Spay-neuter bill passes Alabama Legislature - DVM
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Spay-neuter bill passes Alabama Legislature
Controversial bill would allow veterinarians to be employed by nonprofit facilities in the state.


Other parties, however, have been much more deliberate in taking a position. Groups such as Alabama Voters for Responsible Animal Legislation (AVRAL) have been campaigning in favor of HB 156 for weeks, gathering support from like-minded members of the general public and Alabama's veterinary community through social media channels.

In addition to asking supporters to contact their state representatives and senators to vote in favor of HB 156, the has group posted a letter from Robert Pitman, DVM, an Alabama State Board of Veterinary Examiners (ASBVE) board member. In the letter, as posted by AVRAL on Facebook, Pitman states, "The ASBVE adamantly opposes this legislation that would allow every 501(c) (3) nonprofit organization to own a clinic, such as humane societies, rescue groups, volunteer fire department, wild turkey federation, bingo club, etc. This is certainly not in the best interest of the pet-owning public." ASBVE did not respond to phone calls or emails requesting comment.

Additionally, the Birmingham News, recently published an editorial piece on in support of HB 156, stating, "As the law exists, a licensed veterinarian must own any clinic in which veterinary services are performed. That's ridiculous, and is clearly intended to suppress competition. A licensed physician doesn't have to own the hospital in which he works. A licensed dentist doesn't have to own the dental practice where he works. A licensed pharmacist doesn't have to own the pharmacy where he works." The editorial board has called on the state Legislature's Sunset Committee, which will review the Alabama Board of Veterinary Examiners next year, 'to take a close look at how the board operates, how it conducts its meetings, its leadership and its interference with progressive legislation that would make the lives of animals better and help pet owners be more responsible.' The editorial goes on to say, "It can cost as much as $300 or more to have an animal sterilized at a private veterinary clinic, while a nonprofit spay/neuter clinic can do the surgery for about $45 to $80. There's plenty of business to go around, because Alabama has an unhealthy overpopulation of dogs and cats."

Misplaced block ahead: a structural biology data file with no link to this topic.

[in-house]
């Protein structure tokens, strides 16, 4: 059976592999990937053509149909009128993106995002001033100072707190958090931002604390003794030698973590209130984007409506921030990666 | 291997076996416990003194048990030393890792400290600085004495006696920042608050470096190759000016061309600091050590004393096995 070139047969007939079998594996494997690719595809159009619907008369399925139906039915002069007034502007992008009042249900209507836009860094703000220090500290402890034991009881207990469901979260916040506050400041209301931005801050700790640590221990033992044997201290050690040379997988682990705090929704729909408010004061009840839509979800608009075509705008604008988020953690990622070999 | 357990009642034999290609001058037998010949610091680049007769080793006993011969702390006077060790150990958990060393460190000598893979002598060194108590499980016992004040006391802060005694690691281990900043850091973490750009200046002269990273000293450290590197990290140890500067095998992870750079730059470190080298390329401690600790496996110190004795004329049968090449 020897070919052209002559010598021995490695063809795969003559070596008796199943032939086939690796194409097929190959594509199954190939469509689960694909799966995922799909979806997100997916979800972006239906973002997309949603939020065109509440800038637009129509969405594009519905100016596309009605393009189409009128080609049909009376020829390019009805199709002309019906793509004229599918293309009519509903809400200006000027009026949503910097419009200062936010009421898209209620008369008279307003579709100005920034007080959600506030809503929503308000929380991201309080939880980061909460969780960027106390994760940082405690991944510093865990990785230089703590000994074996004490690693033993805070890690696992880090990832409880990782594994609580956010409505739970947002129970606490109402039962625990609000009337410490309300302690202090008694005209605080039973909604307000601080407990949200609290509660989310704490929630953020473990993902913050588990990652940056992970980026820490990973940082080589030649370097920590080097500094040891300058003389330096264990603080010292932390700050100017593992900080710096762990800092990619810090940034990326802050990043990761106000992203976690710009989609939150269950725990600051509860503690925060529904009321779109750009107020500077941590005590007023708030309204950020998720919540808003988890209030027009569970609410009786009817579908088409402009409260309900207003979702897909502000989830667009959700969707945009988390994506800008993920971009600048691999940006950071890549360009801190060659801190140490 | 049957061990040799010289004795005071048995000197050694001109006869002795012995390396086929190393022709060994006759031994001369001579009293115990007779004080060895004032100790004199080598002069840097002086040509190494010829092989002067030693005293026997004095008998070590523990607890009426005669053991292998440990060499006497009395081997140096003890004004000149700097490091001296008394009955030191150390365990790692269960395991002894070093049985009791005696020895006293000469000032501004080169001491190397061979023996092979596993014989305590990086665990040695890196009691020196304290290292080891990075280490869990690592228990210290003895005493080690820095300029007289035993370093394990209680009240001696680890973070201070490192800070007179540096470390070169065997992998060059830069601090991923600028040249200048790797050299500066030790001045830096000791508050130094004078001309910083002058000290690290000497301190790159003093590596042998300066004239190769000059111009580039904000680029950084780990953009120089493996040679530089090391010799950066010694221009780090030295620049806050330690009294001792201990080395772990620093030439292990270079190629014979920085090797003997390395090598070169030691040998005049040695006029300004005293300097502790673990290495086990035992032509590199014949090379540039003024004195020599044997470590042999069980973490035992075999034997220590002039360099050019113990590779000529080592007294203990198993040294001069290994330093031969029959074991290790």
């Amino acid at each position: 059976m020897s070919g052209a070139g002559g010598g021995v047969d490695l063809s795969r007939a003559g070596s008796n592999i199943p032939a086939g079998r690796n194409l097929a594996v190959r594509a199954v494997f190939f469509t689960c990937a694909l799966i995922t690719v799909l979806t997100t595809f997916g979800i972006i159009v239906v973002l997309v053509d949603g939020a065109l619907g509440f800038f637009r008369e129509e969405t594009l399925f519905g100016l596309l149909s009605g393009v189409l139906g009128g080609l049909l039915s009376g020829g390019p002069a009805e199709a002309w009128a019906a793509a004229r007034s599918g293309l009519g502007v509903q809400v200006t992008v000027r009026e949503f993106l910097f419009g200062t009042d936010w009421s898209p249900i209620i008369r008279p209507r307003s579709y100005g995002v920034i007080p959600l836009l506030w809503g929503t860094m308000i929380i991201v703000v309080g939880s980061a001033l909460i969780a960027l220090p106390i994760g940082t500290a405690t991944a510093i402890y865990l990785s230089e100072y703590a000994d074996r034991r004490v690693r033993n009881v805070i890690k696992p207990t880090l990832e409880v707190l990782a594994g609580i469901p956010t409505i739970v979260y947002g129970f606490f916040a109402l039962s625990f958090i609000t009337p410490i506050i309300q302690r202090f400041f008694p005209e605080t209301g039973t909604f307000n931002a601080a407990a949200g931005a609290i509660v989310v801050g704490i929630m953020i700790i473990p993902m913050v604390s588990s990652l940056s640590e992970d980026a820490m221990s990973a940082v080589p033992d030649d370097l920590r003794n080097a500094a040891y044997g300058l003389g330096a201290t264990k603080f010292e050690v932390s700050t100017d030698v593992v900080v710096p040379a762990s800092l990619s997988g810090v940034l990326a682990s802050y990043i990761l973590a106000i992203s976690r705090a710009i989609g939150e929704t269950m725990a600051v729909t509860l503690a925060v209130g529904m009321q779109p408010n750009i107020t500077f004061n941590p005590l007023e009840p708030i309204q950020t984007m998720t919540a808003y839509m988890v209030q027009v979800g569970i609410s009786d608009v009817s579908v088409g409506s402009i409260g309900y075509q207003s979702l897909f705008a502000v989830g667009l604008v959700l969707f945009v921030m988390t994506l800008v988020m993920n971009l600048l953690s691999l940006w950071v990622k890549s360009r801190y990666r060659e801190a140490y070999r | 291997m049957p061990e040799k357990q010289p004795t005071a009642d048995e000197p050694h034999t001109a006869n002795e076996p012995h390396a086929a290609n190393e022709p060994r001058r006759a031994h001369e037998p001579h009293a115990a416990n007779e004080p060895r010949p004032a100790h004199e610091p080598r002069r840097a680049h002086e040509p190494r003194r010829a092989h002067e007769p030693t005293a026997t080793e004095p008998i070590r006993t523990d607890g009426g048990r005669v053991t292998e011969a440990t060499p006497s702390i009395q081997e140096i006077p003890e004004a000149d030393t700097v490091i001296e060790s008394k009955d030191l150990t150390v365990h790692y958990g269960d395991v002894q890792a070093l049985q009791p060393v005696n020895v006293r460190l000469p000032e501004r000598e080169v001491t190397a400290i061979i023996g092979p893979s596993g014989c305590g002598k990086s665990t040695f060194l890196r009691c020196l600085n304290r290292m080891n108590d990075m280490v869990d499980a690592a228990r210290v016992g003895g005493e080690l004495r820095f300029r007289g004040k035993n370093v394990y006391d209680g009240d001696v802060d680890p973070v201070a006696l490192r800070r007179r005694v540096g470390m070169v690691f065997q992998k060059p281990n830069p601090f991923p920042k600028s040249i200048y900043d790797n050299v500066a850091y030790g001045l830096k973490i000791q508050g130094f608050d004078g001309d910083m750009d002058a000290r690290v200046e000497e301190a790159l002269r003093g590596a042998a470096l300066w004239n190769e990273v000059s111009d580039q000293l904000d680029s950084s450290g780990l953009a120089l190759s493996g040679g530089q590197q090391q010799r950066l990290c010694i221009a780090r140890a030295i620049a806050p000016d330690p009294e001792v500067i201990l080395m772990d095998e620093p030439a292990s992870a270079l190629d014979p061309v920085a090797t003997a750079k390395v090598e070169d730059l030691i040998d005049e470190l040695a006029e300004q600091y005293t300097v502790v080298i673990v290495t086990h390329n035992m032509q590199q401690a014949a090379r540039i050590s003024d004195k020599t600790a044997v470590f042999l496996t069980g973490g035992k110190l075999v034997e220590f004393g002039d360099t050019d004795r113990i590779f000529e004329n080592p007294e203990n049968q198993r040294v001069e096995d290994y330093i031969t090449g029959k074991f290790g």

And while the American Veterinary Medical Association (AVMA) has not weighed in on the bill, its recently adopted policy on the delivery of veterinary services by nonprofit organizations points out the benefits that these kinds of groups provide to underserved pet owners and society in general, stating, "Veterinary not-for-profit and tax-exempt clinics and hospitals provide access to important medical and surgical services for animals owned by the indigent and otherwise underserved populations. Without such charitable services, these animal owners would find it extremely difficult, if not impossible, to care for their animals appropriately. Improved access to care not only helps ensure that the welfare of animals is protected, but also helps address public health concerns that may be associated with preventable zoonotic diseases, such as rabies. In addition, many not-for-profit organizations, including community animal shelters and animal control agencies, provide a benefit to society through rescuing, sheltering, rehabilitating and finding good homes for animals."

HB 156 is currently in a conference committee in the Alabama Legislature.


Source: DVM360 MAGAZINE,
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